Food, electronics and other everyday items: In many foreign countries food is very expensive because so much of it has to be imported. Yes, items that grow locally are typically very inexpensive but a lot of food can be double the price of what we pay in the US. The same is true for other things such as computers and other electronics as well as other everyday items such as cookware, appliances, etc. In most foreign countries you will need to pay for quality because going cheap on the wrong items can make you pay in other, more unpleasant ways. Missionaries we know try to live as much like the local people as possible but their bodies could not physically handle going totally “native.” Therefore, they do have extra cost for food and other necessities but they work hard at being good stewards so they pay more for quality when it is needed and buy local every place they can.
Ministry expenses: Missionaries typically have to raise all of their own ministry expenses. This could include resources they are using with those the are discipling or evangelizing, materials for projects they may be doing to help the community, among many other things.However, one of the largest expenses is typically travel. Many missionaries work in several different areas of a region or country. Therefore they may need to pay for airfare, boat rides, truck rides, bus rides, etc to get to the various places they are working.
Vehicle: Family vehicles are usually pretty expensive anywhere you go. However, they can be extraordinarily expensive when nearly 100% of the cars are imported. Again, all the missionaries we know buy used but they have to be really careful that they are buying good quality which can increase the cost even more. In most countries around the world there is no such thing as “lemon laws” so if you are not careful about buying good quality you can find yourself with a vehicle that is a far greater curse than it is a blessing.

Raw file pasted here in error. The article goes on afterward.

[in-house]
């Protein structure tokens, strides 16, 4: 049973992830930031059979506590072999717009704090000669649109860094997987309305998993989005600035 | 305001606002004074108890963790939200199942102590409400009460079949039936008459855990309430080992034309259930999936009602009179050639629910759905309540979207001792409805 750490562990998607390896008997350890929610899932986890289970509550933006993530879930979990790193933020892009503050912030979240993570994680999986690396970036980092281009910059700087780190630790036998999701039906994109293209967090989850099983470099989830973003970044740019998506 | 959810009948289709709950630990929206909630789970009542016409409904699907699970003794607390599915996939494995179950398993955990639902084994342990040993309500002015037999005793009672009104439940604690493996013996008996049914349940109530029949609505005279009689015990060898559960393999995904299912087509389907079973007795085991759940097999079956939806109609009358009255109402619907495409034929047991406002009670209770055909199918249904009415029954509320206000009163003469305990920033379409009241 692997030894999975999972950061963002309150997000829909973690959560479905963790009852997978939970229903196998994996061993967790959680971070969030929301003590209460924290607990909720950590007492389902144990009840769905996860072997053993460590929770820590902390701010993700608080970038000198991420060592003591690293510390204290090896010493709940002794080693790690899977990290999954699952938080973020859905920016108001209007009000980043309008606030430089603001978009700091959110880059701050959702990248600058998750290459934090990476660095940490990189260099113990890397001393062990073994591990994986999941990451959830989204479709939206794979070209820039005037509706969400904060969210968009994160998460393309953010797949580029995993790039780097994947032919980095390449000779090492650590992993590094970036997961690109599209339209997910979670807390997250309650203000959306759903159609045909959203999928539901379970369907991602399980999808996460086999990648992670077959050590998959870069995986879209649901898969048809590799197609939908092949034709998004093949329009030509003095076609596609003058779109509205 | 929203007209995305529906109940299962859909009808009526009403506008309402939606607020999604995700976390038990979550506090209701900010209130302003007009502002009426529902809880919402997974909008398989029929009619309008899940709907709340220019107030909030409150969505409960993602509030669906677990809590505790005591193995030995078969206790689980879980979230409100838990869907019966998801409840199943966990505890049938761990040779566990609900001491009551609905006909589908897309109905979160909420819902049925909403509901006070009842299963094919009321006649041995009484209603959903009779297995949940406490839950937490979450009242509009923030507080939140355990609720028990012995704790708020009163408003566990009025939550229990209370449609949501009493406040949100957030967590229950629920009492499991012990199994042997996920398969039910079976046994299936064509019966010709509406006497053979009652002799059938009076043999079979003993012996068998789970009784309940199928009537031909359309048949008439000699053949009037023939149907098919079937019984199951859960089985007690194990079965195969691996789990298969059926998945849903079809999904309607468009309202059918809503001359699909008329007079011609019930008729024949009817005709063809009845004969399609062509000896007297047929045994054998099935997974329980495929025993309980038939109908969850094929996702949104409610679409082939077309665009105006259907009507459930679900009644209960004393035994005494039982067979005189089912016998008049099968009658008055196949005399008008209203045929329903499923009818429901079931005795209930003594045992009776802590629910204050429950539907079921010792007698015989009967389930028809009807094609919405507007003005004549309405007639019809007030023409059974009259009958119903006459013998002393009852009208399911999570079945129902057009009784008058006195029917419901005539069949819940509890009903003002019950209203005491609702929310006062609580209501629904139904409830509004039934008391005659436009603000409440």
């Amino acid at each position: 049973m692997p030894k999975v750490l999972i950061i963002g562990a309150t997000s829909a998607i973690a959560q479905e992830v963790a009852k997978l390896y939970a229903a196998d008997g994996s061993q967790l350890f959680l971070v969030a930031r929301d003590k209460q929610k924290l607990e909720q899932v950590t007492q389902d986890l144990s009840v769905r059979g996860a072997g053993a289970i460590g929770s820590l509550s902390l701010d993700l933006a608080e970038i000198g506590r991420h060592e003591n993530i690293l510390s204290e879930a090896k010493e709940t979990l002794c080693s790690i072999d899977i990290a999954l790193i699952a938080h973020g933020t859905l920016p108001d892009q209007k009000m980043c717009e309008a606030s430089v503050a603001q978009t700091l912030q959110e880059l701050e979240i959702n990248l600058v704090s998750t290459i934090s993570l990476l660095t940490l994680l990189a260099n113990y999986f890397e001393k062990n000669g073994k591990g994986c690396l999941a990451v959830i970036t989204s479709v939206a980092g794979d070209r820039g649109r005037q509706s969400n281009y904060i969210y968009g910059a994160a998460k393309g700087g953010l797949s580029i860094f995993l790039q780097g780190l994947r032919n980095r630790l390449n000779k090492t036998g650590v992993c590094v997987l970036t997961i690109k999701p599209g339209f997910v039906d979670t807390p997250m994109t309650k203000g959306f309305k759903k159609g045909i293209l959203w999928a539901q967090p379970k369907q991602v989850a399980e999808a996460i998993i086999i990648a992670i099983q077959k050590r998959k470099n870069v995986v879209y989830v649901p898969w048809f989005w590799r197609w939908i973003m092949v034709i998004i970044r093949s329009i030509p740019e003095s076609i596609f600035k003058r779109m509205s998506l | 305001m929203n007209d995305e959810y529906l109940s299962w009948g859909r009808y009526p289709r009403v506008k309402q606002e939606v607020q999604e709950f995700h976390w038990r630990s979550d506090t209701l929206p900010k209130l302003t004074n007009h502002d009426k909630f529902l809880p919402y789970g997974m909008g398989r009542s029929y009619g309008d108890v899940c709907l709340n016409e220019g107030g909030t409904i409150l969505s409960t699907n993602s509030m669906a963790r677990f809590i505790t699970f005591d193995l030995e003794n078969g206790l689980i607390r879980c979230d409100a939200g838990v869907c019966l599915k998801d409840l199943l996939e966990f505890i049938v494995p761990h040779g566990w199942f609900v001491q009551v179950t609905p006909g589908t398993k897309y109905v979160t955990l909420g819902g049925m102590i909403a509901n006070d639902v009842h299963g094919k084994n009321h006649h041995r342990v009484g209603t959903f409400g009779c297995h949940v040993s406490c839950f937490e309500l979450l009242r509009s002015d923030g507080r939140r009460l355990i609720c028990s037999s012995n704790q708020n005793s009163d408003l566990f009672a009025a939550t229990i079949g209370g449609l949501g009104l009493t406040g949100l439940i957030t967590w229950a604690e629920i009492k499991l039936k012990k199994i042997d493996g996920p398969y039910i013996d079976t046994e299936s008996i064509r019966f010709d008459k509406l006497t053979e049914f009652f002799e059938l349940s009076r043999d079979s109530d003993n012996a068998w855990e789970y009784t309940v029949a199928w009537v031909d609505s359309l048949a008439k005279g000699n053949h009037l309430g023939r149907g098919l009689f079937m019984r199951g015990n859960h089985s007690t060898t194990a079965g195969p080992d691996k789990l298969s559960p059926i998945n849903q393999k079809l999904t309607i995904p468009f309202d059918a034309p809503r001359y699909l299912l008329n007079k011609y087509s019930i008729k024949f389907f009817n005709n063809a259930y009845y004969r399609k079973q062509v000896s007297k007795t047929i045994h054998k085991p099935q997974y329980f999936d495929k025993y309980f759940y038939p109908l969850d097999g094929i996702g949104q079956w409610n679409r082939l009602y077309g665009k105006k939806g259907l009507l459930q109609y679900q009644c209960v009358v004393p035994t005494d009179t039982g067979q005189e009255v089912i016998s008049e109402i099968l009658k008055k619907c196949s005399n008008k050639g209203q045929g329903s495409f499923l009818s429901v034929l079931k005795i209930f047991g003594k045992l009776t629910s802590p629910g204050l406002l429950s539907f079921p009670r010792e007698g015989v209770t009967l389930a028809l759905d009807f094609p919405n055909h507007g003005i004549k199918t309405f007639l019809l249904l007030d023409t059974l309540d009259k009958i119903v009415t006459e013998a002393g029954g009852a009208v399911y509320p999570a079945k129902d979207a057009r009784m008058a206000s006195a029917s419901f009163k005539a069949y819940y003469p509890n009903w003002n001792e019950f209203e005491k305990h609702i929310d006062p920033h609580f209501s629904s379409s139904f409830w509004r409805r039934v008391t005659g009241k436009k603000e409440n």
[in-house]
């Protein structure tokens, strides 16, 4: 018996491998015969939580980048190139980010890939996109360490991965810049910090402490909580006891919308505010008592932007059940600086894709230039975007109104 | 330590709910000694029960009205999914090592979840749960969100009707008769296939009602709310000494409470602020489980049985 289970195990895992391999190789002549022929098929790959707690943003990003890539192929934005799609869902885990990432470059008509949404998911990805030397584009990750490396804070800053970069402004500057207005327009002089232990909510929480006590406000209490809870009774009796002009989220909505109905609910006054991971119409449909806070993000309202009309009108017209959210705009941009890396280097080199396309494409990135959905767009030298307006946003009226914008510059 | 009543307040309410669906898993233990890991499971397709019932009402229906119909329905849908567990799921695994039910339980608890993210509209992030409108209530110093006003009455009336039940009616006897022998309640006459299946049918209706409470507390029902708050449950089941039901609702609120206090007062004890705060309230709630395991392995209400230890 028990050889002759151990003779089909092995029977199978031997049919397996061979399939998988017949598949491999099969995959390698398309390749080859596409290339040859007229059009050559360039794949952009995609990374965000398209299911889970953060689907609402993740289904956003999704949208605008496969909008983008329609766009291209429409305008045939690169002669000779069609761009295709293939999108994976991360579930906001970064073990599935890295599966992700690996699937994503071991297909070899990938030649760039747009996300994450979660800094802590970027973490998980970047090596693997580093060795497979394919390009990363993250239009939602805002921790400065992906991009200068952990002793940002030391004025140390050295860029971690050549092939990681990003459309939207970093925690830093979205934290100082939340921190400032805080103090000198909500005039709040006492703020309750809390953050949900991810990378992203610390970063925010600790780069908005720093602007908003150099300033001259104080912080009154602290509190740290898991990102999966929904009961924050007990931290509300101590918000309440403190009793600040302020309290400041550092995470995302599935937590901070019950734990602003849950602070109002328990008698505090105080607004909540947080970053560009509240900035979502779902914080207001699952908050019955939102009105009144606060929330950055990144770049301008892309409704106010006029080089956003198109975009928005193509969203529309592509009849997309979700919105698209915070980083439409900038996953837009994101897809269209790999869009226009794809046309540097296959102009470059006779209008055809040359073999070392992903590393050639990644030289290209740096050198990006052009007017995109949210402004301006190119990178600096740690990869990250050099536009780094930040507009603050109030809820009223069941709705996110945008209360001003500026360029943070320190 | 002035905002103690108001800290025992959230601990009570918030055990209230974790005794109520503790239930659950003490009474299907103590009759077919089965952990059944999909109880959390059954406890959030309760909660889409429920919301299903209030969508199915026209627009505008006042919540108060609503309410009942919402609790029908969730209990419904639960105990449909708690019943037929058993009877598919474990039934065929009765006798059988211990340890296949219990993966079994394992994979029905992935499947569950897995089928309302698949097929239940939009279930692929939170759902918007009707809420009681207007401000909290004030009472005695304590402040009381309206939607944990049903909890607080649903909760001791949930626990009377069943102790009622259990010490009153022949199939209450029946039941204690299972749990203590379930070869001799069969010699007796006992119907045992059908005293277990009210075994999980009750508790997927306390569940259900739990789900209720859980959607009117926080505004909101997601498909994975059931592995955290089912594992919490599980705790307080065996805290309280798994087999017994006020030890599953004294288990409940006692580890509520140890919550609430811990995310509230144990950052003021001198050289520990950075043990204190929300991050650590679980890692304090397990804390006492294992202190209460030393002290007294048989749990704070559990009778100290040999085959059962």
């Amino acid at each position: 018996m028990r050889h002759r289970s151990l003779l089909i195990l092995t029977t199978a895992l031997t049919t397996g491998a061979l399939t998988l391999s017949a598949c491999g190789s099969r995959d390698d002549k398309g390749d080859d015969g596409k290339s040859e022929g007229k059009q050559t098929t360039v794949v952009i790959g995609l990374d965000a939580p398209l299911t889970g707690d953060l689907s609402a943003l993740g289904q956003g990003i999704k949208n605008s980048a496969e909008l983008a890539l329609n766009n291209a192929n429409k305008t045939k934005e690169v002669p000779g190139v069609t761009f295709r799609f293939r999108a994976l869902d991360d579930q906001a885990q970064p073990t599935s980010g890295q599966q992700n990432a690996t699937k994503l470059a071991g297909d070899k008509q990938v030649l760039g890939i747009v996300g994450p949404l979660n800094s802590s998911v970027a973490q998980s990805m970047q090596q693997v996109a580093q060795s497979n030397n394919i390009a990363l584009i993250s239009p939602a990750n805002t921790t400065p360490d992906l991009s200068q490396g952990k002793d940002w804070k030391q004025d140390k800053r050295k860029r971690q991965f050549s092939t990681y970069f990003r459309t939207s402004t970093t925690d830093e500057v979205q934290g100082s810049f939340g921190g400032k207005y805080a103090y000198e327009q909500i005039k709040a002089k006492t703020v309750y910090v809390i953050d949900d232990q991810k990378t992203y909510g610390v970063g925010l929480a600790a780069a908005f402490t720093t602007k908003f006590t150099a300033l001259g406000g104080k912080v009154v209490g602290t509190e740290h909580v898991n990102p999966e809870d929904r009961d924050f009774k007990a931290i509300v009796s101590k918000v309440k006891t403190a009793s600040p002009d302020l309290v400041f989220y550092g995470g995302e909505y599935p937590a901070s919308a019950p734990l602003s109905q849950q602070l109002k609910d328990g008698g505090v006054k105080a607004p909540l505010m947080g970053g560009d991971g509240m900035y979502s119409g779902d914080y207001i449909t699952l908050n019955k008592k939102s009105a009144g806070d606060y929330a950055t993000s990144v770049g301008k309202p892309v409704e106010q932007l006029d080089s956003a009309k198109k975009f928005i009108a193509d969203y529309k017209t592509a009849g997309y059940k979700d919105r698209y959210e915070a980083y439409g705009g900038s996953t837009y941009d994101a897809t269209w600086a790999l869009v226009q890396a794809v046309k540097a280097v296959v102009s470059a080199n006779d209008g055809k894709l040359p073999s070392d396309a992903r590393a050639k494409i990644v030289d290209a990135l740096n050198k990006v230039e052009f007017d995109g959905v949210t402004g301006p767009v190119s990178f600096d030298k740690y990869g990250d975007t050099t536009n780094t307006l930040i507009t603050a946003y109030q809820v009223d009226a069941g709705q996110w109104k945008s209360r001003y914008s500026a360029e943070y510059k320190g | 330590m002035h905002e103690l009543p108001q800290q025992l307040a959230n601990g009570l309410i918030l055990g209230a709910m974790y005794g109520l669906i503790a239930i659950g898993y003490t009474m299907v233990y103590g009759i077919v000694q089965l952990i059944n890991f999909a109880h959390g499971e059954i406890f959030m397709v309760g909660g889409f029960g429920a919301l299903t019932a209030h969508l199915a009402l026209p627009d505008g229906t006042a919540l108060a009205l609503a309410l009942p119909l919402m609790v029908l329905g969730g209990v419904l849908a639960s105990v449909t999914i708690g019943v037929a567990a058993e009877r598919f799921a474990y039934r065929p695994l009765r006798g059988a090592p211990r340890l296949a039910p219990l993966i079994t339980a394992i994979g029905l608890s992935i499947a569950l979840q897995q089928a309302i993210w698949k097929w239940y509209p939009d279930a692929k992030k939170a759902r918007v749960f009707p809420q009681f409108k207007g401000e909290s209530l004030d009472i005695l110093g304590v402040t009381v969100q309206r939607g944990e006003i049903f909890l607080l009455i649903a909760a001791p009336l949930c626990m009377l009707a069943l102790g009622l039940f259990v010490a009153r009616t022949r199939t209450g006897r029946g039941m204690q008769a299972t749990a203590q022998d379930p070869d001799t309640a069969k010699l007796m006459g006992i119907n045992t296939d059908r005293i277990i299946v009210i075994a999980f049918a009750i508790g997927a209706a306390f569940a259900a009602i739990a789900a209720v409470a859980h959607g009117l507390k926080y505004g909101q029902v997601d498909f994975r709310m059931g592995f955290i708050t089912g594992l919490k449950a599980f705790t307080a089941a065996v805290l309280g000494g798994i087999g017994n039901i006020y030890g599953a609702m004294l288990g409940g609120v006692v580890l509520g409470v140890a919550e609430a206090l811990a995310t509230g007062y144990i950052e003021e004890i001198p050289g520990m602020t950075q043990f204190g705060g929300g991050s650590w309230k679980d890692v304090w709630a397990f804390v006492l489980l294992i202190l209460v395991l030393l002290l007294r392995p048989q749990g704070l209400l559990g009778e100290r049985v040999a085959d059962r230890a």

Healthcare costs: These are expensive for anybody these days but monthly premium costs can be greatly alleviated when an employer is paying into them as is the case for many Americans. Missionaries often have no such luxury. They are not on an employer healthcare plan and thus often pay more on a monthly basis for coverage that works outside the US.
Taxes: This is another area where we often don’t realize that employers help out as well. Employers pay portions of Social Security and Medicare taxes taken out of your paycheck. On the other hand, most missionaries pay the full amount – both the employee and employer shares.
Sending Agency Administrative Fees: A good sending agency can be invaluable for a missionary especially when it comes to navigating the visa process, giving direction in strategy, encouragement or counsel in tough times (alongside the local church), handling donations and tax issues, raising support, etc. To do all this the sending agency has costs associated and can have administrative fees anywhere from 5%-25% of the donations that come in depending on the agency.
Had I been remotely aware of all these things I probably would have still been a little surprised by my friend’s budget but I would have taken a different approach. Thankfully, Betsy and I are blessed with a sending church and ministry partners that are not like I was. They are loving, caring and heavily invested in prayer, encouragement and finances. We praise God for those who are here in the US laboring alongside us wherever we are. The Lord continues to use them powerfully in our lives.